This is wordy. You've been warned.
After I shared my beautiful! new! kitchen! I had a few people comment and email me with some questions, so I thought I'd lay it all out here in case there were other inquiring minds. And if you're wondering about anything else, don't hesitate to ask!
1. What did (and didn't) you DIY?
This was honestly the biggest question that we wrestled with, but ultimately it came down to maintaining realistic expectations. If Andrew had a normal job where he was home at a decent time every night and had every weekend off, we probably would have tackled the whole thing ourselves. But when we looked at the calendar, there were only a handful of days where he might be able to work on the kitchen before deployment and then he'd be gone for 6+ months. It just made sense to hire it out. There were a few things that we crossed off the contractor's list (I don't need to pay someone $450 to install hardware on the cabinets) but they did most everything else, with the exception of the back splash. A few things we learned/observed:
- We saved a lot of money by doing the demo ourselves. It was stressful and not very fun, but we knocked it out (pun intended) in a weekend and saved a couple thousand dollars in the process.
- The counters probably would have been pretty easy to measure and install, as long as you have the right power tools (i.e. table and miter saws).
- Read over the contract line by line! $450 for hardware installation is ridiculous, considering it took us a total of 30 minutes to drill the holes and install it ourselves. And we're saving around $500 by installing the molding. Things are still slightly unfinished, but it was worth it to us to save that money.
- Trying to DIY the cabinets would have been a nightmare. Maybe if we would have considered it if we had more time or we weren't working on our primary kitchen, but the amount of precision required really made us thankful that we hired out the help. And we chose a contractor who had experience with IKEA cabinets before, so they knew exactly what they were doing + how to modify the parts to give us a more custom look. For example, they were able to modify some cabinets to give us open shelving and another narrow cabinet for cutting boards on the left side of the stove and microwave to maximize what would have been wasted space.
2. How did you install the back splash?
I mentioned that it was a $50 back splash, including paint. And I love it! I think it's perfect for the kitchen. We bought two sheets of primed bead board paneling, cut it to size and used a brad nailer to install it. You could also use liquid nails, but the brads worked so well that we didn't feel like we needed that. We used a jigsaw to cut holes for the outlets, although Andrew said a simple box cutter would have worked just as well if the blade was sharp enough.
Once Andrew cut the pieces, I painted them before I put it up so I didn't have to get between the counters and cabinets with a roller later. I just touched it up with a brush after it was nailed down. We used quarter round to finish it off - on the bottom where the back splash meets the counter and in one section by the window where the top wasn't hidden by cabinets.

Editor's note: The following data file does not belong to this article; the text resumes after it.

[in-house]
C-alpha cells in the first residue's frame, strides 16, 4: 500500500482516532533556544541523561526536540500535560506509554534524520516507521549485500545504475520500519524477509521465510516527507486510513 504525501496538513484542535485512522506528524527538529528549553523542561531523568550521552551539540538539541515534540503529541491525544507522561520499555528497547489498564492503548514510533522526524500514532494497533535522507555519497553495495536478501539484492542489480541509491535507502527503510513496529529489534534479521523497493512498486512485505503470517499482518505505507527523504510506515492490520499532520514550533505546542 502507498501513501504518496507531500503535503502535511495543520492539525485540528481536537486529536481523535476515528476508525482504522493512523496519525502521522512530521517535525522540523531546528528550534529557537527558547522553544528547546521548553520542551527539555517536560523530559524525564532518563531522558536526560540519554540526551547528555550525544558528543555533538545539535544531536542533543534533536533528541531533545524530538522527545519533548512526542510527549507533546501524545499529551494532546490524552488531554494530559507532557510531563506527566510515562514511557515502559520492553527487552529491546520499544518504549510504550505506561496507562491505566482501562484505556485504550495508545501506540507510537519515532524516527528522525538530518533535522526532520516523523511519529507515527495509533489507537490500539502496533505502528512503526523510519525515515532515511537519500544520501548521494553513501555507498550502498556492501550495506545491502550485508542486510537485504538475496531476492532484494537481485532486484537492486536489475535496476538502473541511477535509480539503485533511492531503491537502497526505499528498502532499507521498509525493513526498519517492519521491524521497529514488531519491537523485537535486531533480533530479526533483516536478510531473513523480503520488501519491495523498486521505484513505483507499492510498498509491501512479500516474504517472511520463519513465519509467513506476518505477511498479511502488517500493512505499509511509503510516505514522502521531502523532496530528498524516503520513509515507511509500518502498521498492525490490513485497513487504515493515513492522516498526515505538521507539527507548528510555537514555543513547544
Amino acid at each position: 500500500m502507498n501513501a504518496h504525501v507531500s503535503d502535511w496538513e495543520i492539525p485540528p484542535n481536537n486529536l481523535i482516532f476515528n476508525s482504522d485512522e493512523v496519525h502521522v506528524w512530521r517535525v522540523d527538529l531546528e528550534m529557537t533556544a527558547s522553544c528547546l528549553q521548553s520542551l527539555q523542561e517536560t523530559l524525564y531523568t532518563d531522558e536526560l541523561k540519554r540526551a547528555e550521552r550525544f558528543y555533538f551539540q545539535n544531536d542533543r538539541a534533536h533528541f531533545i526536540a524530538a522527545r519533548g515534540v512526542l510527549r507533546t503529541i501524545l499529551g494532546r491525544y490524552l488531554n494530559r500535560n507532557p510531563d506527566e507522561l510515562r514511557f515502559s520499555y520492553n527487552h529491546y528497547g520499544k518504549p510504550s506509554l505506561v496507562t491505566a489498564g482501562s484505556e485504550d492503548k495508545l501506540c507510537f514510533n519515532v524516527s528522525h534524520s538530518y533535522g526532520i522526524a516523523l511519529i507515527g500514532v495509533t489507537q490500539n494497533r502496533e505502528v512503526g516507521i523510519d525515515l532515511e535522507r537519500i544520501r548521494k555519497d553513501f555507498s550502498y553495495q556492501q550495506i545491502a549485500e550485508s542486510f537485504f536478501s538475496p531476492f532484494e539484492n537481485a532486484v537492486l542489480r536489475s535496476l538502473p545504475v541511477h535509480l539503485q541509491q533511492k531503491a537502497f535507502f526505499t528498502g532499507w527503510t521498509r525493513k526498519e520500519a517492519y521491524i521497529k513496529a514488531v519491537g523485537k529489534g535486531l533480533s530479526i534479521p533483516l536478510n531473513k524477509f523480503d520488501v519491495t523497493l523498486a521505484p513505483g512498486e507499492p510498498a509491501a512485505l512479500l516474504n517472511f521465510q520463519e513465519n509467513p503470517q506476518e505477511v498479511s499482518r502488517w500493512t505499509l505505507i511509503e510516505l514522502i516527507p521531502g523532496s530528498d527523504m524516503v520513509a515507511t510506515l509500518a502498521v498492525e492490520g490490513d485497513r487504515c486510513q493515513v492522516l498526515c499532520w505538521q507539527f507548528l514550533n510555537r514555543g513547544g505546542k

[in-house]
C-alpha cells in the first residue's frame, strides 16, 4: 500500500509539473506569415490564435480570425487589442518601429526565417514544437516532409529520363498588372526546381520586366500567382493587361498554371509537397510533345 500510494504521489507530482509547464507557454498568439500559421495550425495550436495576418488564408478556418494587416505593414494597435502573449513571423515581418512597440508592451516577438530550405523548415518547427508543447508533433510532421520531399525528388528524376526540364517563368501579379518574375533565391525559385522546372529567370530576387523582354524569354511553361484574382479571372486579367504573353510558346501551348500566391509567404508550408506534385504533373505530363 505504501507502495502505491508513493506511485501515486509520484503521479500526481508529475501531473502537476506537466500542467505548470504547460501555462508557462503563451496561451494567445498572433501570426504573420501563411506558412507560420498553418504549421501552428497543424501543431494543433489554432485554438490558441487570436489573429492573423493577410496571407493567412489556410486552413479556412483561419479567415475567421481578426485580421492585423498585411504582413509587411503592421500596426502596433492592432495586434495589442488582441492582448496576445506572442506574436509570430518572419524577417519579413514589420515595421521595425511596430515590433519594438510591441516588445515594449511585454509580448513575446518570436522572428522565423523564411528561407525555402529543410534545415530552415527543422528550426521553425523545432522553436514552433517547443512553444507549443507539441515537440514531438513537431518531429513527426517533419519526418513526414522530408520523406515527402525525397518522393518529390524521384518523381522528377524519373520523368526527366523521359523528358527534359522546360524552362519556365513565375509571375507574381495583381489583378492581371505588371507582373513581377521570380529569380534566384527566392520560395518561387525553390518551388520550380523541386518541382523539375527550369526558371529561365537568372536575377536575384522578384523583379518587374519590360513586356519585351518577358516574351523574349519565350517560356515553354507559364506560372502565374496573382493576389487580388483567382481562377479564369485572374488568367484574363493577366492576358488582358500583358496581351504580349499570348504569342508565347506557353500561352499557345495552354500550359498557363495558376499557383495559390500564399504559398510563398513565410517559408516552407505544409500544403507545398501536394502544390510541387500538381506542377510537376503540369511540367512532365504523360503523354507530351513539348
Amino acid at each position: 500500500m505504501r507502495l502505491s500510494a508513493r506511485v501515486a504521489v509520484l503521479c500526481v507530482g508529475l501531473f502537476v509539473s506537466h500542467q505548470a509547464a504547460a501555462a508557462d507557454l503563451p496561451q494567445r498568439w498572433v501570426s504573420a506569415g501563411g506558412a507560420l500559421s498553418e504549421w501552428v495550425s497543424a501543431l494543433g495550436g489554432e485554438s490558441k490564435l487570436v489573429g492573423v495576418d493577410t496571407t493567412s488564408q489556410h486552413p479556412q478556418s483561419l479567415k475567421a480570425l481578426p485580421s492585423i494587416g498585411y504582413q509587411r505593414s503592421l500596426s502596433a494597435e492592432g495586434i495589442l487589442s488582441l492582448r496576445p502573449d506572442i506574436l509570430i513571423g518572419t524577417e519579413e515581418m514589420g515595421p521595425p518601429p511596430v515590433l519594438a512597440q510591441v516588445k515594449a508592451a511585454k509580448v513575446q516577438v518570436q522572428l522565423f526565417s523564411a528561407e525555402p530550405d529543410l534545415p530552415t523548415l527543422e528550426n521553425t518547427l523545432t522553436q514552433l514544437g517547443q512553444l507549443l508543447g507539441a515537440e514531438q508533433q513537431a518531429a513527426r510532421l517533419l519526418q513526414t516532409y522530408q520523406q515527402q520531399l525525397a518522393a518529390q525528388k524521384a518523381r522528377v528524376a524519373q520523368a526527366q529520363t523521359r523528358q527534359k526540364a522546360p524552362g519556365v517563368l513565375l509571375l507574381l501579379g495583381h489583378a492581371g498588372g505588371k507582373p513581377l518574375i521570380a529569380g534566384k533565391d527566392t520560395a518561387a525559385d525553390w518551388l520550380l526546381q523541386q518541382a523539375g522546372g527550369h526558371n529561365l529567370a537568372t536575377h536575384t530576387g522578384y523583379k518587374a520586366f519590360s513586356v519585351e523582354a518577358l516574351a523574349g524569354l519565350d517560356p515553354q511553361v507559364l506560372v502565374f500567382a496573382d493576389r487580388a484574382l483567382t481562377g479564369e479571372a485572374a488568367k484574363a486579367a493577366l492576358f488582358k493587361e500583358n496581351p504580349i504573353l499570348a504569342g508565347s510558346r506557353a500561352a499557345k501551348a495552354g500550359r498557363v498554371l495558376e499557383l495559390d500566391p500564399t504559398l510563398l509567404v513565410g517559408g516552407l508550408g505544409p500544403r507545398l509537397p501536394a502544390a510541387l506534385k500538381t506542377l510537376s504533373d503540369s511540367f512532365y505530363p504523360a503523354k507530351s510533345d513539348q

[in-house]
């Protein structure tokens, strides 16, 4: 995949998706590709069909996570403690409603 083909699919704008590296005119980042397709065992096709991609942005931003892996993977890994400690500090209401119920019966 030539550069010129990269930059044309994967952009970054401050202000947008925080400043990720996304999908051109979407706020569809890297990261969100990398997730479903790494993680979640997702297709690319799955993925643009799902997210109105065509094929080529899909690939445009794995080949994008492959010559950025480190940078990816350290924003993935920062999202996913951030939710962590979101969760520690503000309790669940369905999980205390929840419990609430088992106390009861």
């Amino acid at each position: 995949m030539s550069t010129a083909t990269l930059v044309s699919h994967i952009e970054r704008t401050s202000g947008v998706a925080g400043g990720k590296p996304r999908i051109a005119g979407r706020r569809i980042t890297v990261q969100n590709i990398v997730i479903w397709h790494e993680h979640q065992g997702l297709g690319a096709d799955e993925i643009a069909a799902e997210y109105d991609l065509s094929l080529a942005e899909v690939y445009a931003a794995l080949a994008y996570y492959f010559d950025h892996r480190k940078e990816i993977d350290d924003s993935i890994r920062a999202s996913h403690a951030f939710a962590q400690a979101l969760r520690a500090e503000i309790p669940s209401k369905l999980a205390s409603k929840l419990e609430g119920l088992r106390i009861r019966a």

There were a few places where you could sea the seam between two cut pieces and there was a gap between the quarter round and the back splash in some spots, but I just used some standard paintable caulk to fill it in and then painted over it. That worked really well to hide some of the imperfections. And this tutorial was helpful while we were educating ourselves beforehand.
My mother-in-law took a pottery class a few months ago and made that for me. Isn't it beautiful?
3. How do you like the counter tops?
LOVE. I think they're beautiful and perfect for the house and the look we were going for. We went with the NUMERAR Oak from IKEA and used several coats of Watco Butcher Block to seal it. I didn't want to stain it unless I could find a food-safe stain (which I couldn't) and even though several sources recommended Waterlox to be extra, extra sure that it's waterproof, they won't even sell it in Connecticut because the VOCs are so high. Yikes. Plus you have to wait 24 hours between each coat AND it takes a week to fully cure. We didn't have that kind of time, so we went with Watco. In the end, I love how it brought out the richness of the wood and it's working very well.
Full disclosure: I probably wouldn't pick butcher block for my entire kitchen in my forever home. Even though the seal is working just as it should and any water beads up on the surface, I still feel like I need to wipe up any water right away just in case. And even though any scratches can just be sanded out and re-oiled, I don't like that it's not as durable as some of the other options. For this kitchen, it's perfect because it's beautiful and it was super affordable. But even though I'm probably being overly cautious and it would hold up just fine, I want to be able to sit glasses on the counter after clearing the dining room table without worrying about whether or not it's going to leave a ring. I just don't want to think about it, you know? So there's that.
4. How do you like the IKEA cabinets?
This is short and easy: they're my favorite part of the kitchen. The functionality of them, the cleverness of the design that leads to more storage, the look, the price. I love it all. If we ever re-do another kitchen, our first stop will be IKEA.
I think that's it! Phew. Are you still here? Any other questions?
The feedback from you guys was great - I wish I could have all of you here to drink some coffee with me while we stare at my cabinets :)